Google v European Commission
The battle between Europe and Google looks set to continue even after the European Commission had forwarded on to Google a long statement of clear objections subsequent to a five year long study.
Basically (without going into all the details of the investigation), the European Commission accused Google of abusing its own dominant position in search, especially when it came to services it offered itself in shopping products and ‘other interests’.
Within the EU this quite clearly infringes on the good old ‘antitrust’ rules. It actually makes a lot of sense because whether or not Google admit it, a sponsored advert at the top of a page for a specific search, tailored in a way that no other advertiser can do, or a search result appearing first for a competitive search showing Google’s products, is obviously using their inside knowledge of their own products.
The Commission rightly states that it “stifles competition and harms consumers”.
Google however is standing its ground and is ready for a fight. Their legal council are coming back stating that the entire statement of objections is ‘incorrect’ and that their is a much bigger choice thanks to Google, let alone more opportunities for businesses.
Google faces some hefty fines if it loses its argument but they really are not going to give up on this one as they don’t think they have done anything wrong.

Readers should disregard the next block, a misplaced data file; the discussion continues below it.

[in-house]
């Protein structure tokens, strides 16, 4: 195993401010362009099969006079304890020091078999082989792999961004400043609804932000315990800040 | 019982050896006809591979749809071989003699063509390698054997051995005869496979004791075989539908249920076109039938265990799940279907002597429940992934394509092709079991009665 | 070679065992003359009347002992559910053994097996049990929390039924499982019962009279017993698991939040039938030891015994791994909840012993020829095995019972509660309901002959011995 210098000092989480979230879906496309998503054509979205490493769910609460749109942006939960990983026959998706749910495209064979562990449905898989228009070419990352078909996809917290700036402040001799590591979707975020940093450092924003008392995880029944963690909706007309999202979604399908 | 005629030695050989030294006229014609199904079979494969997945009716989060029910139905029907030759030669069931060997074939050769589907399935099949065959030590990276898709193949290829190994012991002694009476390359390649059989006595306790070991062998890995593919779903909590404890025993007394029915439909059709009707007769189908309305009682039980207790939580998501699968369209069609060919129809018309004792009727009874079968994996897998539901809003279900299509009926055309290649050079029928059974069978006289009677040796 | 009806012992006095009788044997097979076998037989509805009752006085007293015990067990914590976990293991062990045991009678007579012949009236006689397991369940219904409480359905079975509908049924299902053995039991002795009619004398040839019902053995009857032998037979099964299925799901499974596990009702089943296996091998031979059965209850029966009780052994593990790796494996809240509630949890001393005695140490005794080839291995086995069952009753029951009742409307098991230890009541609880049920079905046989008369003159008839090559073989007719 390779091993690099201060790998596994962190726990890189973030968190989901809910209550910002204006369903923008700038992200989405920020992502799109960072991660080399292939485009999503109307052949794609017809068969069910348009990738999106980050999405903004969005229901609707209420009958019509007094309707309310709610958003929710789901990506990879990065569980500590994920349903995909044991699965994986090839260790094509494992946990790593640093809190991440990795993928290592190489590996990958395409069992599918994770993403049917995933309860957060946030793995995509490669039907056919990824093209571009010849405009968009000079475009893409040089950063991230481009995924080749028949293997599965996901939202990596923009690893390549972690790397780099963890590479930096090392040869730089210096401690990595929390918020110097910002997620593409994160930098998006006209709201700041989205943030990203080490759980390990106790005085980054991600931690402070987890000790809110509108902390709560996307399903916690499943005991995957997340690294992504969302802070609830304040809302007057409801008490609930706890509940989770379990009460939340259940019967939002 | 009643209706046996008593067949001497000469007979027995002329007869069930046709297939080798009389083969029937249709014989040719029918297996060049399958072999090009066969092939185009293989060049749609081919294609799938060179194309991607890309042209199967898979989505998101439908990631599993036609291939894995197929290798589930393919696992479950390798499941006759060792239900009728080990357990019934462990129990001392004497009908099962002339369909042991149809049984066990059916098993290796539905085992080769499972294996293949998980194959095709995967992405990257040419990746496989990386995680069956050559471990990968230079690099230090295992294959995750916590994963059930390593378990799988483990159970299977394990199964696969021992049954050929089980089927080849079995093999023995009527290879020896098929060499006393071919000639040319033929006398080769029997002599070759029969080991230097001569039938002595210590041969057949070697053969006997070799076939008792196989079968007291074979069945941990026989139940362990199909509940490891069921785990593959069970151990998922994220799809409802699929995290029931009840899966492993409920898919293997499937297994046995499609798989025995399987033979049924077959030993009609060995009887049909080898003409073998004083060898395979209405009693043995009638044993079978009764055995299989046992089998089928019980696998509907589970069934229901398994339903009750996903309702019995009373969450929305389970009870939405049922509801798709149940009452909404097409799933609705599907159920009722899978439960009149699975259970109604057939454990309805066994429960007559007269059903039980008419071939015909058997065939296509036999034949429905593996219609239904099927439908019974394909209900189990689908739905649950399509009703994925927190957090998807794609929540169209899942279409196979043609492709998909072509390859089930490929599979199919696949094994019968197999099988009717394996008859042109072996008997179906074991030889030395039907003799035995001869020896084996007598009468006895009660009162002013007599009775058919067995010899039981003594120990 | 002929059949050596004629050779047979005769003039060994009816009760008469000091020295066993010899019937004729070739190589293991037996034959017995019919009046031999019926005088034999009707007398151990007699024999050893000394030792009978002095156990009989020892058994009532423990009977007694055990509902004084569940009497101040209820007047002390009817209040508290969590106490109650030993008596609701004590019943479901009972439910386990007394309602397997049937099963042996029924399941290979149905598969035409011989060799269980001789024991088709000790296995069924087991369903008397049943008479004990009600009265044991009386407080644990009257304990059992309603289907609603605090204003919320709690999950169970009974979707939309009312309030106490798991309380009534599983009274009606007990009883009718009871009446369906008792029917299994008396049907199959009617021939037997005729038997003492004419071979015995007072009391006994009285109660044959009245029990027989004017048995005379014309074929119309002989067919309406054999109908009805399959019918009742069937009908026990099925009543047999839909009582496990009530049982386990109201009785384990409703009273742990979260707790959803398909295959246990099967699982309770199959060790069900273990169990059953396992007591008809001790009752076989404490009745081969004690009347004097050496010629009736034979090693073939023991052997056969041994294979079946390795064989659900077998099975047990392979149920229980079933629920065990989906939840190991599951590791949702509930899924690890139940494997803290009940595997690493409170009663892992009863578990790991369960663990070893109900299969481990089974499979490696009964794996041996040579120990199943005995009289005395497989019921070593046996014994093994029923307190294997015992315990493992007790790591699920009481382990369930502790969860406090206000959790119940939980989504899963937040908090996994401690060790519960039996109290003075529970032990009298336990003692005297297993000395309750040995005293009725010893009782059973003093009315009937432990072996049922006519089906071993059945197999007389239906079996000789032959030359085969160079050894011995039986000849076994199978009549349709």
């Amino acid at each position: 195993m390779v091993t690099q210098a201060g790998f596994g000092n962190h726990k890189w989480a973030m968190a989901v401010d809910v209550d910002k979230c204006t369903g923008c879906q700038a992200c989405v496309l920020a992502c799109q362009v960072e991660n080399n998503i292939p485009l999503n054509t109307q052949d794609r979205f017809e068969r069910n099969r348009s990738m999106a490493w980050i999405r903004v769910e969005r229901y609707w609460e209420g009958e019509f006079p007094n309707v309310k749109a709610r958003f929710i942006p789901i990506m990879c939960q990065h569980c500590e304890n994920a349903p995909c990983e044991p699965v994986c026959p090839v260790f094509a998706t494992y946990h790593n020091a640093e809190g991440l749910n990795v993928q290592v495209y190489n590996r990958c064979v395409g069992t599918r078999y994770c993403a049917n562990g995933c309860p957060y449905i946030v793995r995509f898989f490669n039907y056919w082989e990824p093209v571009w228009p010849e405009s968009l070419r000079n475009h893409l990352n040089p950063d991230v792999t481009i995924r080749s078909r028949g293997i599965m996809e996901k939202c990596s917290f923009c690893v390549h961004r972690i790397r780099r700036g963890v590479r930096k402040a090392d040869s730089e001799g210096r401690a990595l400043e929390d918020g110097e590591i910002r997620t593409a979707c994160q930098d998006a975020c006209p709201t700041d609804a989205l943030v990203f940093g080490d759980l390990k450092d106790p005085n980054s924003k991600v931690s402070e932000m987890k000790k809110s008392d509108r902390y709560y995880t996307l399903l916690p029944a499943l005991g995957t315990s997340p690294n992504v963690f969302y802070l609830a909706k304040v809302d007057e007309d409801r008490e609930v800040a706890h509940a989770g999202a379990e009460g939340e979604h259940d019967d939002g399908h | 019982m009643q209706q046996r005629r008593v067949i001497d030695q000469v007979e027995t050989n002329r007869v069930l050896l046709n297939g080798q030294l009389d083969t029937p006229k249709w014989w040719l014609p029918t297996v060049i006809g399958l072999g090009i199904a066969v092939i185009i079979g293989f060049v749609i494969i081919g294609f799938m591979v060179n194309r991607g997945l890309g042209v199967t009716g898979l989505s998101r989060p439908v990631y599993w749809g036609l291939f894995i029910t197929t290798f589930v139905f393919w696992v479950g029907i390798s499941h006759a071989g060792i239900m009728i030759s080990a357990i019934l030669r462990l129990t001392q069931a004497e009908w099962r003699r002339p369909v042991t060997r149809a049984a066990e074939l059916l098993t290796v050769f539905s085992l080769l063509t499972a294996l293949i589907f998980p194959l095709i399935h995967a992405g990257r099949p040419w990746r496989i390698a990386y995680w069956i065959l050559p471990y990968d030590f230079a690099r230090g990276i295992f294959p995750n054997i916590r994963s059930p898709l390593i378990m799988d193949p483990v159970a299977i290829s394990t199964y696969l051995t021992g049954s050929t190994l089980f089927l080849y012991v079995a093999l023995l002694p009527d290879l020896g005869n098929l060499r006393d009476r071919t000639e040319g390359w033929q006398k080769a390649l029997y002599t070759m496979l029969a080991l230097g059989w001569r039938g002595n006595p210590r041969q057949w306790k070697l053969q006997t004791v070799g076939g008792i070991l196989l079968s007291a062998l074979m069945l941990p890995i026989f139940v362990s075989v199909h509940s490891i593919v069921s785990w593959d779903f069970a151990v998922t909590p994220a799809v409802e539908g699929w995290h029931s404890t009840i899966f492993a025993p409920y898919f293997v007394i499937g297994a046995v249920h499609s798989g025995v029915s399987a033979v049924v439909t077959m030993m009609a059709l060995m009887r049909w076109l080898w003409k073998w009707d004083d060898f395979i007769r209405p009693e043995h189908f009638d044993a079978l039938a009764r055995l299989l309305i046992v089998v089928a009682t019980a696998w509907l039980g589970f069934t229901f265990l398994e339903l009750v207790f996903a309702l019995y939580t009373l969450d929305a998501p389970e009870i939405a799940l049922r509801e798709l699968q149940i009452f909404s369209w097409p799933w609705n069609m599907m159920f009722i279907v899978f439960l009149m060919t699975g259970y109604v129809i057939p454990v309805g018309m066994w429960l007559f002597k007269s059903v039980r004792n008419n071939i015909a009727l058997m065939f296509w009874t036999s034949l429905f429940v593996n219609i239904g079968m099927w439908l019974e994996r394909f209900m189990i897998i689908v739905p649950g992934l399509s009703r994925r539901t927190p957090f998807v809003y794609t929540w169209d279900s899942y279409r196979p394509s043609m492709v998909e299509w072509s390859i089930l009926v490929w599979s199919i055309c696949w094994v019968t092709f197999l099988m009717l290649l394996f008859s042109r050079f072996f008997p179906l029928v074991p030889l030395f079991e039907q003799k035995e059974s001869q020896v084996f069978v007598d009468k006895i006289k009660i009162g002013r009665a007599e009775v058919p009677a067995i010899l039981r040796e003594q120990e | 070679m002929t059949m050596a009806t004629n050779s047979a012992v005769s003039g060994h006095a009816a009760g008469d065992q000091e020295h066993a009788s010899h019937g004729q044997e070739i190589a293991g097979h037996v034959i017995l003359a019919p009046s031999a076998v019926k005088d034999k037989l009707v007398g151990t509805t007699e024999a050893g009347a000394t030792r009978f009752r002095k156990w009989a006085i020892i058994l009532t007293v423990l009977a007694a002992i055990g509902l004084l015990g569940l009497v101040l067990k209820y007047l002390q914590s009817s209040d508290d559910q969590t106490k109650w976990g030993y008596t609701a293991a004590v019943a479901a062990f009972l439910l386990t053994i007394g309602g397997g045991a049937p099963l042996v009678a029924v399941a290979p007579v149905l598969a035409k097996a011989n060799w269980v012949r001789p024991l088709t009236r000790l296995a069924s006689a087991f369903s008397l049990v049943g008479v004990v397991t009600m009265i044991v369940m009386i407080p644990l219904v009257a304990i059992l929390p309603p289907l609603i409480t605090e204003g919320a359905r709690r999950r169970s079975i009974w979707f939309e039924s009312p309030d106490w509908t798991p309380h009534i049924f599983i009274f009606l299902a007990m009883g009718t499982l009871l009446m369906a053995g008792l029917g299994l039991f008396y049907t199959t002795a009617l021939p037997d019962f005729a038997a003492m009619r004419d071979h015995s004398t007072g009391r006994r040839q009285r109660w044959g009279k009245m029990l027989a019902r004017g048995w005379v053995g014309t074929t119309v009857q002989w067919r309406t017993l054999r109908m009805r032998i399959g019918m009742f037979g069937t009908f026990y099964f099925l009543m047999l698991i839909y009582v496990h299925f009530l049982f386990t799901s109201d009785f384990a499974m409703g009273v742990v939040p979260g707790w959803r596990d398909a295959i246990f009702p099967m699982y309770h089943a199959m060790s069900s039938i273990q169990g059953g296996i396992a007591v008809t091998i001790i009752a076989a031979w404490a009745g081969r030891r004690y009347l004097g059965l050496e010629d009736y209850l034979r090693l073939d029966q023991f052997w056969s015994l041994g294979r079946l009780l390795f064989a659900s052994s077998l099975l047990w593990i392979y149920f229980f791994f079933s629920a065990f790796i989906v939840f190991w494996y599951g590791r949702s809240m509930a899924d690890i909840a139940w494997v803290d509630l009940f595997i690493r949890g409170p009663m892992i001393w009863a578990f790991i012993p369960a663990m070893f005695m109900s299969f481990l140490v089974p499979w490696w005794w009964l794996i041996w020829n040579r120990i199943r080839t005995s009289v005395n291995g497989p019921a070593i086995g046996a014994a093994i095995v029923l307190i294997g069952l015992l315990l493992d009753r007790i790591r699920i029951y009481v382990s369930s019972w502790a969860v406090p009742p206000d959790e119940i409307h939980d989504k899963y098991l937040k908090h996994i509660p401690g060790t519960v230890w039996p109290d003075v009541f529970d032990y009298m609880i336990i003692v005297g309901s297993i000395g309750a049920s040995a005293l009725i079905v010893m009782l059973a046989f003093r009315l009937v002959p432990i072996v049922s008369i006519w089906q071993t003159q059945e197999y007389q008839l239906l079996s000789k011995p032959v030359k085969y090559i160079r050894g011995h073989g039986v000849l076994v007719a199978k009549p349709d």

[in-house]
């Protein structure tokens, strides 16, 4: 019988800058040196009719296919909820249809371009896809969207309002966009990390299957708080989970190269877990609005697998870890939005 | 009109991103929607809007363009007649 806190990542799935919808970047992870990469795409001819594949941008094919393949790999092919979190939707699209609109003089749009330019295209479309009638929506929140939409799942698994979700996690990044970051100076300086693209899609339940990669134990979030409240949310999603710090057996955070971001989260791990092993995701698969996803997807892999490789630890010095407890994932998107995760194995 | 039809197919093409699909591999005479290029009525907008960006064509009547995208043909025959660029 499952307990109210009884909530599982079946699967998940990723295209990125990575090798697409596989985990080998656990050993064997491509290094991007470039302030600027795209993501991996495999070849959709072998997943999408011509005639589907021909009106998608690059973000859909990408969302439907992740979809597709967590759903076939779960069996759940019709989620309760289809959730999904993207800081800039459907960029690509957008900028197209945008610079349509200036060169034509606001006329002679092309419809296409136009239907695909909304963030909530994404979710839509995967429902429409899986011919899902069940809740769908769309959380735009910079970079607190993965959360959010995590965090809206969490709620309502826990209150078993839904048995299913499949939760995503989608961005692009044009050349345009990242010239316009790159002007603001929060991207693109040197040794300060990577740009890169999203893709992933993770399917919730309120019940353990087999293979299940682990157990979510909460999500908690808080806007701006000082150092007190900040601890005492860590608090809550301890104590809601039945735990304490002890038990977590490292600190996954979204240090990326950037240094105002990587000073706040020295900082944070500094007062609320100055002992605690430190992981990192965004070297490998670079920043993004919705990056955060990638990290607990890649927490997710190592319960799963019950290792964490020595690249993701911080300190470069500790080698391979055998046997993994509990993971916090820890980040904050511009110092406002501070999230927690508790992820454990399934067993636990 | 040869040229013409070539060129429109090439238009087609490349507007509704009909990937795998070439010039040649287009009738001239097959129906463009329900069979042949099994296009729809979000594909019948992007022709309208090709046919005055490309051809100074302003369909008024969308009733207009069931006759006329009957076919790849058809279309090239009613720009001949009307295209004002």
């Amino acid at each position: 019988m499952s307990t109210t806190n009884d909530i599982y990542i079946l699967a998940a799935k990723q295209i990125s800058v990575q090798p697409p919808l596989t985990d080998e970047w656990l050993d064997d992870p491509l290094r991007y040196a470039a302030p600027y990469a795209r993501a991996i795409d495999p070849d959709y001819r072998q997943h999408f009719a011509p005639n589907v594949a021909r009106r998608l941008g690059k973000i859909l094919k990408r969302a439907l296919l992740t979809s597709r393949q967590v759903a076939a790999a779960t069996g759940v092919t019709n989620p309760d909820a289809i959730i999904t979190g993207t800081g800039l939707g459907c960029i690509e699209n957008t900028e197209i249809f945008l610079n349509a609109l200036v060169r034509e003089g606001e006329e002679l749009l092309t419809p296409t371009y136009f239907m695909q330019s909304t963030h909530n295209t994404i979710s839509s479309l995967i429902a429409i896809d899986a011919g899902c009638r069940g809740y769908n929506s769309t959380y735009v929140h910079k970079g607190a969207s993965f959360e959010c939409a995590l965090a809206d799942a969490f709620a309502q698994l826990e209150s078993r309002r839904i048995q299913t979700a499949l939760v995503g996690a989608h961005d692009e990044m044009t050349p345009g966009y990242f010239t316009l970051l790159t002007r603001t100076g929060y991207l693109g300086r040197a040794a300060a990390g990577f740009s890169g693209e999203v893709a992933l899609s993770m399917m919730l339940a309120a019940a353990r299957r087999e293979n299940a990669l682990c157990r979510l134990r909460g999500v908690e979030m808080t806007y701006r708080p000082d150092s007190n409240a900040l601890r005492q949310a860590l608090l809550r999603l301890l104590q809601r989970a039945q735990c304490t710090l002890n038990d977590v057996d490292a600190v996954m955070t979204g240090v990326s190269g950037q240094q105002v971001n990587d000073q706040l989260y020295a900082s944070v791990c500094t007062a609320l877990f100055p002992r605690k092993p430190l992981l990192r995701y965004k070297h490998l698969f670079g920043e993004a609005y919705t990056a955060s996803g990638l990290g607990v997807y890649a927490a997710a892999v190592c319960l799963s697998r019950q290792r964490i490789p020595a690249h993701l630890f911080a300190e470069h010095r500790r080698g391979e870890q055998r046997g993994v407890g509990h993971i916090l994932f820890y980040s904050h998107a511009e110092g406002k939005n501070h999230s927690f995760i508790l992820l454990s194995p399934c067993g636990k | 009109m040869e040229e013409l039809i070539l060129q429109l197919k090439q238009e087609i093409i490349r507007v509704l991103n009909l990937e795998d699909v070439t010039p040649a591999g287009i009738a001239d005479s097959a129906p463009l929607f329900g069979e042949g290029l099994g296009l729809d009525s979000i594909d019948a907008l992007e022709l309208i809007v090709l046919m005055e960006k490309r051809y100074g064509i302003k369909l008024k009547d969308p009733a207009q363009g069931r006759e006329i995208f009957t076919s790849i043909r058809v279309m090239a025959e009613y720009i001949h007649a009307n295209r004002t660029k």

The Statement lists out many examples where Google’s sponsored ads clearly ‘divert’ traffic away from other businesses, however there is not much evidence in the document to support the theory or back it up with hard facts and figures.
Google know this and that is why they are coming back at the Commission. They are a data company after all and they are about to drown the Commission in figures, studies and of course technical jargon.
I did a search myself the other day for flights and the way Google’s own advert was shown was not something I had seen before in terms of layout. So in this case I agree with the Commission but in the bigger picture, Google can argue that their product, the search engine, has increased the way consumers purchase online and helped many businesses gain a foothold where they previously would have struggled.
The Commission on the other hand thinks it has a solid case and can impose fines on Google relating to a percentage of its annual income from the services it thinks are being abused.
Watch this space because this is going to be bigger that Mayweather v Pacquiao and just remember what Google did to the news service in Spain when it lost a fight there.